Dr. Allen E. Goldenthal is the author of the Kahana Chronicles series of books available on Amazon in paperback and Kindle versions
In the previous chapters it was shown how the turning point in Karaite history revolved around the release of the Talmud. The Emperor Justinian as a result of its release had gone from a protector of his Jewish communities in the Byzantine Empire to an antagonist. But it would be foolish to think that the Talmud did not have opposition among the Jewish communities either. No sooner was it published and said to have divine authority to be read in both schools and synagogues, than the opposition began as they recognized it failed to pay homage to the Law of Moses but instead attempted to supersede it. It was not even so much the Mishnah that riled them but the Gemara, which was a large collection of rambling, inconsistent and often contradictory statements that identified the Mishnah of the Talmud as the central text and not the Torah. It was presented to the Jewish public as being complete, perfect and conclusive. Two schools of thought arose from the enforcement of the Talmud, either it was deeply spiritual or deeply repulsive and there was no in-between. Those of us that are Karaite, obviously belong to the latter group.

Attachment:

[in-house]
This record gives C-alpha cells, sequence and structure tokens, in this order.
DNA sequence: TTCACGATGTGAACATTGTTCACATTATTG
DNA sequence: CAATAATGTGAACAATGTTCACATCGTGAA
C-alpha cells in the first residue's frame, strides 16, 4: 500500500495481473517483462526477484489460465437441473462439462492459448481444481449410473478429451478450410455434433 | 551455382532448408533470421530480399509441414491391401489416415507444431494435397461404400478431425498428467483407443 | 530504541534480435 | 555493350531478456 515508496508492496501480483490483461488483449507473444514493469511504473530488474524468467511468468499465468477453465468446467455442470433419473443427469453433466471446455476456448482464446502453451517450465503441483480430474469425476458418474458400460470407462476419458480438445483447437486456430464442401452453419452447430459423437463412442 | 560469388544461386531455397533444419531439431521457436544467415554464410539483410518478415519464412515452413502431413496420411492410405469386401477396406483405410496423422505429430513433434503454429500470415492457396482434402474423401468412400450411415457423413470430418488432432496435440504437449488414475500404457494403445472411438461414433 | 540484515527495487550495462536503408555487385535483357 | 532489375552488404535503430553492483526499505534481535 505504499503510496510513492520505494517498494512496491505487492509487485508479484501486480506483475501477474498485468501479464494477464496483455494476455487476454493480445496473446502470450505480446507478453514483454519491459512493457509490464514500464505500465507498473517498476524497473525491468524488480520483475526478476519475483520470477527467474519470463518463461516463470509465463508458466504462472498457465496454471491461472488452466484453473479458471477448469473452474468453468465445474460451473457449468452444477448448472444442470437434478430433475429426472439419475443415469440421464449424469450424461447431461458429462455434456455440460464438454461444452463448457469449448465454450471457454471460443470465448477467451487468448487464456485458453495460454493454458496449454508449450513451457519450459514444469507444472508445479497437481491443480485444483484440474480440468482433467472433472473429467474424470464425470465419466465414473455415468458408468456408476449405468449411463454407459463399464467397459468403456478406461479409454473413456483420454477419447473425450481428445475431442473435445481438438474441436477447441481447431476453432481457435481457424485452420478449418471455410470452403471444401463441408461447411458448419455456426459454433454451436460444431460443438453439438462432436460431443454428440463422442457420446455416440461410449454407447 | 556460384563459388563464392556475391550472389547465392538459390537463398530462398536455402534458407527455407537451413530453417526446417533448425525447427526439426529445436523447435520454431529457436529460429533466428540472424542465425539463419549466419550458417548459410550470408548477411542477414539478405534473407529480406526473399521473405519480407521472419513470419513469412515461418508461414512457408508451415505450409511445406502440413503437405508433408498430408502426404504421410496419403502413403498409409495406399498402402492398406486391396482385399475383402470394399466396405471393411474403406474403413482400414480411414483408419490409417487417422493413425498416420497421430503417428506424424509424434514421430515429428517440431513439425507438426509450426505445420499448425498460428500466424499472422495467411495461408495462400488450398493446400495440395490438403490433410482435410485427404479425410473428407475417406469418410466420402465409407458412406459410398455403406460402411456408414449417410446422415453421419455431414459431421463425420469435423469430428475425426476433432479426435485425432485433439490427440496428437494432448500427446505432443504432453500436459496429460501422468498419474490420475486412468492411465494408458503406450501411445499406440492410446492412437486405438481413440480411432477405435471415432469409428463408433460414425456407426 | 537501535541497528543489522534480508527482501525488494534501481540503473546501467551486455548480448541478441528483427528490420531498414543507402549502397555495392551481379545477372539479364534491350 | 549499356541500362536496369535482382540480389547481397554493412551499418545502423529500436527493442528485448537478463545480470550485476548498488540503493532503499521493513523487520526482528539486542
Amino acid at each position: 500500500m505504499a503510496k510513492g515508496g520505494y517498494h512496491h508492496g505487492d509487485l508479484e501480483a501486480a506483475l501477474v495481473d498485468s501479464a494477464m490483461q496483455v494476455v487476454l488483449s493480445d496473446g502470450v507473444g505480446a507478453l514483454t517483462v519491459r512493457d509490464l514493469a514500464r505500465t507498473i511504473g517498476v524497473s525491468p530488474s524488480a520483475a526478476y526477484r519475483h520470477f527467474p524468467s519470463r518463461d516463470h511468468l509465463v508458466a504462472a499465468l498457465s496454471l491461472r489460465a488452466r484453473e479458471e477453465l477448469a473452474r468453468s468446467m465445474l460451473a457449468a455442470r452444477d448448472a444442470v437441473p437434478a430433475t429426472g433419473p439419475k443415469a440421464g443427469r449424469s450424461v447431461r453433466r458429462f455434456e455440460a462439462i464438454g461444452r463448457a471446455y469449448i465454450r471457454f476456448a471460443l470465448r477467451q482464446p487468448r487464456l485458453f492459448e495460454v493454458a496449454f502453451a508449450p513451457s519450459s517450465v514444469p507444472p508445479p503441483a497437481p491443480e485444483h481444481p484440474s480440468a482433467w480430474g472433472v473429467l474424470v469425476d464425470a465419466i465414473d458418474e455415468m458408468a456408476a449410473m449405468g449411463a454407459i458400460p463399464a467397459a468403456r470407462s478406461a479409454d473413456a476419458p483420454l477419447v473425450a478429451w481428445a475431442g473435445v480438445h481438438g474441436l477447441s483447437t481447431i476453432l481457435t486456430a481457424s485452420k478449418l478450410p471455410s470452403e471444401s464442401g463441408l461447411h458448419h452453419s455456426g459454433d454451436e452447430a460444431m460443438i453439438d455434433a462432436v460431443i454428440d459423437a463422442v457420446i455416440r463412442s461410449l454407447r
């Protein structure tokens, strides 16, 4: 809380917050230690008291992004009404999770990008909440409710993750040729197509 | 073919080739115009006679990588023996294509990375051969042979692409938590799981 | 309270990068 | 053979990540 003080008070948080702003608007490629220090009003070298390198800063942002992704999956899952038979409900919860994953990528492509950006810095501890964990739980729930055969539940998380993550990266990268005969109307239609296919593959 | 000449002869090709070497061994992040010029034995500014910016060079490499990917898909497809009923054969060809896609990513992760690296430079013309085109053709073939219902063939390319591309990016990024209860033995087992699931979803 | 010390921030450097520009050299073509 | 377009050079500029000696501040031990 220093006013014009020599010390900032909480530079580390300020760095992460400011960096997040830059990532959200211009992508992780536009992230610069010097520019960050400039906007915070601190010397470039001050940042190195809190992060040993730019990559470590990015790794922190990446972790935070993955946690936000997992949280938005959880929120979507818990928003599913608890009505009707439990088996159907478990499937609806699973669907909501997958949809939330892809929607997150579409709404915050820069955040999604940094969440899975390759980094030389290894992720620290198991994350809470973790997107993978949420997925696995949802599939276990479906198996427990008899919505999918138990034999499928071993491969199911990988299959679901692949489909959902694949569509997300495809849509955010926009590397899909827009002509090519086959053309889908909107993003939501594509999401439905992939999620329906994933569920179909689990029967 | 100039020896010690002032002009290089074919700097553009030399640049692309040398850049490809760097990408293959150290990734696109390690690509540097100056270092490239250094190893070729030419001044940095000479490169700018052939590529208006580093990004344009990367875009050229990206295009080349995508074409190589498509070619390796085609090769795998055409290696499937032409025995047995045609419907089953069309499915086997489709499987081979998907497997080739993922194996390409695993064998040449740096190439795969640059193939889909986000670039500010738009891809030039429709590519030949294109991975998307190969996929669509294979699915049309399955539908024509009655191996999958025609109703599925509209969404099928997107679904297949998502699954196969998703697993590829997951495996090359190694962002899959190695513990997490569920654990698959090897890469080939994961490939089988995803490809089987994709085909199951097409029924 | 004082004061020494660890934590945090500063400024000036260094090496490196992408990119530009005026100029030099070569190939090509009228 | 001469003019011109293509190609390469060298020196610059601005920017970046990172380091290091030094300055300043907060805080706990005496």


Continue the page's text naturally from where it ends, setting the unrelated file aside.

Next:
The Emperor Justinian
The greatest resistance arose in those synagogues of the Greek speaking Jews that thrived in Egypt and Europe, which was practically everyone west of the Tigris and Euphrates. It became even more complicated when the Emperor Justinian ordained that the Mishnah was to be prohibited, as it neither agreed with the Holy Scriptures, nor did it originate from the prophets. He ordered that Jews could only read from the sacred books and not from the books of men. He went even further, commanding that there would be capital punishment for an Jew who denied the Resurrection or the Last Judgement, or failed to believe in angels as God’s servants. The Emperor did so in an attempt to keep Judaism pure as he explained, referring to the Talmudists as ‘blasphemous atheists’. Though there is no mention of Karaites as a distinct sect anywhere in the Byzantine records, the fact that the Emperor was confident that there was a large portion of the Jewish community in the sixth century that would reject the Talmud and the community clearly defined as Rabbanites, meant that there he had an awareness of this opposition group although it was not named.